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Upgrade Main Hard Drive But Keep Data.


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#1
Foxman318

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I currently have a partitoned Hard Drive that is broken down into the following:

18GB (Recovery Partition)

100MB (system, Active, Primary Partition)

288GB (Boot, Page File, Crash Dump, Primary Partition) = This appears as C: drive

289GB (Primary Partition) = This appears as a seperate E: drive.

I have no Win 7 Cds, only the recovery partion.

 

I wish to purchase a larger Hard Drive but somehow mirror all the partions.

Am I asking to much as:

A. A larger HD will be greater than the sum of the current HD = Issues?

B. Does software exist for the task?

C. A created mirror would have to be held on a seperate HD larger in volumn than the main HD?

 

Would it be an easier (albiet a more expensive) option to backup data to seperate HD, purchase a new larger main HD + Win 7 Disk and rebuild new HD.

 

Any direction is appreciated.

 


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#2
Kemasa

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Drive manufacturers often provide software to copy the existing data to the new drive, which is the easy way.

 

One issue could be that it looks like all of the primary partitions are in use, which can be an issue in using the additional space. What do you want to do with the additional space? Do you want an additional partition or expand an existing partition (the last partition can be expanded).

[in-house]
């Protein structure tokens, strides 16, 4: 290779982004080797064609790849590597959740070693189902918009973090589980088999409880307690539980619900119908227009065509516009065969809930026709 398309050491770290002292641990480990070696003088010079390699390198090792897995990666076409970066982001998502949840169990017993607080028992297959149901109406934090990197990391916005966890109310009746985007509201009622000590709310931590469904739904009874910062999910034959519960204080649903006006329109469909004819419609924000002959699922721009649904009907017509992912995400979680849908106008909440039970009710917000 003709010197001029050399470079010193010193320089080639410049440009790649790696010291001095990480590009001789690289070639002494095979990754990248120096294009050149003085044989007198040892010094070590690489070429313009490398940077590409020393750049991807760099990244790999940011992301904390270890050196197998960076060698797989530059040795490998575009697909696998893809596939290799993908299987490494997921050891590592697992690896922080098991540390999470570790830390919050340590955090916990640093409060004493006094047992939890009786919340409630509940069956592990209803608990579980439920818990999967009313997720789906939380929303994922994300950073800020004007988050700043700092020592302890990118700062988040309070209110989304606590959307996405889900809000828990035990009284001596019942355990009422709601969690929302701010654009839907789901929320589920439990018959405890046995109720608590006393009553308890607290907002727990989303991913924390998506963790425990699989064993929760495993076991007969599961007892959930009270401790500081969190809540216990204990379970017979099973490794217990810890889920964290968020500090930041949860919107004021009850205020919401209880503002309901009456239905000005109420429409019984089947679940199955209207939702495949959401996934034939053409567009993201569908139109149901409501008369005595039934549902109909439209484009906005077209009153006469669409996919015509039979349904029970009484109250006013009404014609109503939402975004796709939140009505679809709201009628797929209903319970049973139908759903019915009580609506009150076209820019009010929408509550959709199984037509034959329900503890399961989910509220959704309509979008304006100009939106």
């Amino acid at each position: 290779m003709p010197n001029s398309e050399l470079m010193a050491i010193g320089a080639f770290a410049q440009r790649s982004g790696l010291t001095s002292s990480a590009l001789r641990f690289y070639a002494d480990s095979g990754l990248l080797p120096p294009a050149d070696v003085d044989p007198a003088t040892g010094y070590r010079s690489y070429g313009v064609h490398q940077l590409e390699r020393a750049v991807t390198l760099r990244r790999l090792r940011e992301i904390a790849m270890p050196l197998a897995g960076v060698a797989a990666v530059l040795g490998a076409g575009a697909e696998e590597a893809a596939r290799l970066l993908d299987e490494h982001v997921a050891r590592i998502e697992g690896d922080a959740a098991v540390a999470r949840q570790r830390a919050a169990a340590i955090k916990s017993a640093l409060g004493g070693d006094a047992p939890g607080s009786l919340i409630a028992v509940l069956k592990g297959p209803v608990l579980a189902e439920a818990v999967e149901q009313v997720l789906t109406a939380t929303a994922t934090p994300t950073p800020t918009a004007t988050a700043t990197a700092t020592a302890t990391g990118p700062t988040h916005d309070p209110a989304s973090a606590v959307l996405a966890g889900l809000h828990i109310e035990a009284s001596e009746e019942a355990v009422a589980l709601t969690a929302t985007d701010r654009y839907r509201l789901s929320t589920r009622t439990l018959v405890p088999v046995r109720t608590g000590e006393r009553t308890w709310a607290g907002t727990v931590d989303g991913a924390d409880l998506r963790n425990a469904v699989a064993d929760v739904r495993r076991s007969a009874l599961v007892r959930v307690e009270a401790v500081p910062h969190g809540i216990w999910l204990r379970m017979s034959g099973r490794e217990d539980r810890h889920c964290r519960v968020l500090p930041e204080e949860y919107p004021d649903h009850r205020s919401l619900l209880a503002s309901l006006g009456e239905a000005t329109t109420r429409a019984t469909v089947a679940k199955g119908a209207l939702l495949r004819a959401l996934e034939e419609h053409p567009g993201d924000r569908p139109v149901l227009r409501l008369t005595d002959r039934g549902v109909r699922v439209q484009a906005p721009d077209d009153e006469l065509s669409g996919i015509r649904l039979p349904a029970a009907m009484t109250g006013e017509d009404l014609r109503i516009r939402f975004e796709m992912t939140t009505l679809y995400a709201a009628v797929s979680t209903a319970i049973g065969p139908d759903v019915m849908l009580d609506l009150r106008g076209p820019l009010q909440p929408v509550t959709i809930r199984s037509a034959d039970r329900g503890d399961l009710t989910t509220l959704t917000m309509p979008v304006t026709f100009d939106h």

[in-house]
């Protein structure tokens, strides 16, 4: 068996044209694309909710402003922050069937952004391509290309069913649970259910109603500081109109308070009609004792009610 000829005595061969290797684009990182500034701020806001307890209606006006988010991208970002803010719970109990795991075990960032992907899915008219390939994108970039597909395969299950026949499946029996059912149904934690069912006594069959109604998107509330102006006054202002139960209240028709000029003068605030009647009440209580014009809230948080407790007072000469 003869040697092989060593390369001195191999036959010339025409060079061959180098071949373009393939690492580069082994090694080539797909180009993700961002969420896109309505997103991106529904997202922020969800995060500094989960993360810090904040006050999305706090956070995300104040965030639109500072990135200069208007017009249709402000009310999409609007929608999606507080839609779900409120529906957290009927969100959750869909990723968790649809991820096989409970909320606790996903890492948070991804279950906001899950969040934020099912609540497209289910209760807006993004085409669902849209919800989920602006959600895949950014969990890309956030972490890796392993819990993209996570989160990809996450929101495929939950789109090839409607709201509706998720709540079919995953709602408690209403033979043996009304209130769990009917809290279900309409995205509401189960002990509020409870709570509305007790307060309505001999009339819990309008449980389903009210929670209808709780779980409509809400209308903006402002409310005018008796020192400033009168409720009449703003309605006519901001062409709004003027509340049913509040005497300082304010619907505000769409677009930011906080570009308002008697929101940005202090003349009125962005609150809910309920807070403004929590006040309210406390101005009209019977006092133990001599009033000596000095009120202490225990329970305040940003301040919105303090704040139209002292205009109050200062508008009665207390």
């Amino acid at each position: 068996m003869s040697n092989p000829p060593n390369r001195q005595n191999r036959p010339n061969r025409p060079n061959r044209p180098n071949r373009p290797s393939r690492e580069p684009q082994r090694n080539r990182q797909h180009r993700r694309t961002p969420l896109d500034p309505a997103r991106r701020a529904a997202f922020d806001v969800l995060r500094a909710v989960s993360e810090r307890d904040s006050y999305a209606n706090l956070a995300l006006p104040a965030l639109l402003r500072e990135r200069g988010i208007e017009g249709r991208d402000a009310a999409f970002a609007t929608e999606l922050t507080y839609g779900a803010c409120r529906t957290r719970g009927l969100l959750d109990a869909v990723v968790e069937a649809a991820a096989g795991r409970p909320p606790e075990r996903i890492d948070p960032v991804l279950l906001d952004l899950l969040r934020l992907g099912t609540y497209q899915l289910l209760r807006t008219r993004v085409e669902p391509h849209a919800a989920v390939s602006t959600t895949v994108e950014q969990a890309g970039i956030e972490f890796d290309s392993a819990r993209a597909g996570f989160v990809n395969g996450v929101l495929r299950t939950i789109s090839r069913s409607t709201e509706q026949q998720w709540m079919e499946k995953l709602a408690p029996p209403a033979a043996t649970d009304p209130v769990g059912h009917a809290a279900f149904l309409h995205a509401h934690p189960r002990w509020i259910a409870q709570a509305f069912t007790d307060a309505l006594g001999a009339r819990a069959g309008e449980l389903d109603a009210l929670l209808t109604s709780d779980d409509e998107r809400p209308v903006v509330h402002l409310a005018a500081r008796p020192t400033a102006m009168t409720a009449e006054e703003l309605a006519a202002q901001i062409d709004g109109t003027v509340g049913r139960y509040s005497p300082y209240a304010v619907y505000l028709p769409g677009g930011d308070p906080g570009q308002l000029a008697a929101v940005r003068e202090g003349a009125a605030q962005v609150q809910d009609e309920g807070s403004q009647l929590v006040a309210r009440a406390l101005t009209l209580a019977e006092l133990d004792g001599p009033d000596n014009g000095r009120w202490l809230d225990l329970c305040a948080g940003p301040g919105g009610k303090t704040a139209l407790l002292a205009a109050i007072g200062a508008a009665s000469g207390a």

There are tools in Knoppix which can expand an existing partition or copying a partition, but knowing what exactly to do can be an issue. If you can have both drives in the computer, then you could just use the second drive for additional space.


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#3
Foxman318

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The C: Drive partition holds all my progs/apps/games (almost full).

The E: Drive partiton mainly holds pictures and misc stuff and is about half full (addtional space).

Can you expand the C: element thus reducing the E: element?

Getting rid of E: Drive partiton and only having C: Drive would provide more free space but is this possible without wiping out data.


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#4
Kemasa

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It can be done, but it is a bit more difficult. You would have to backup the data on the E: drive. You can not just merge it with the C: drive.

 

If there is nothing pointing to the data on the E: drive, then you could add an additional disk and move all the data there, then expand the C: drive.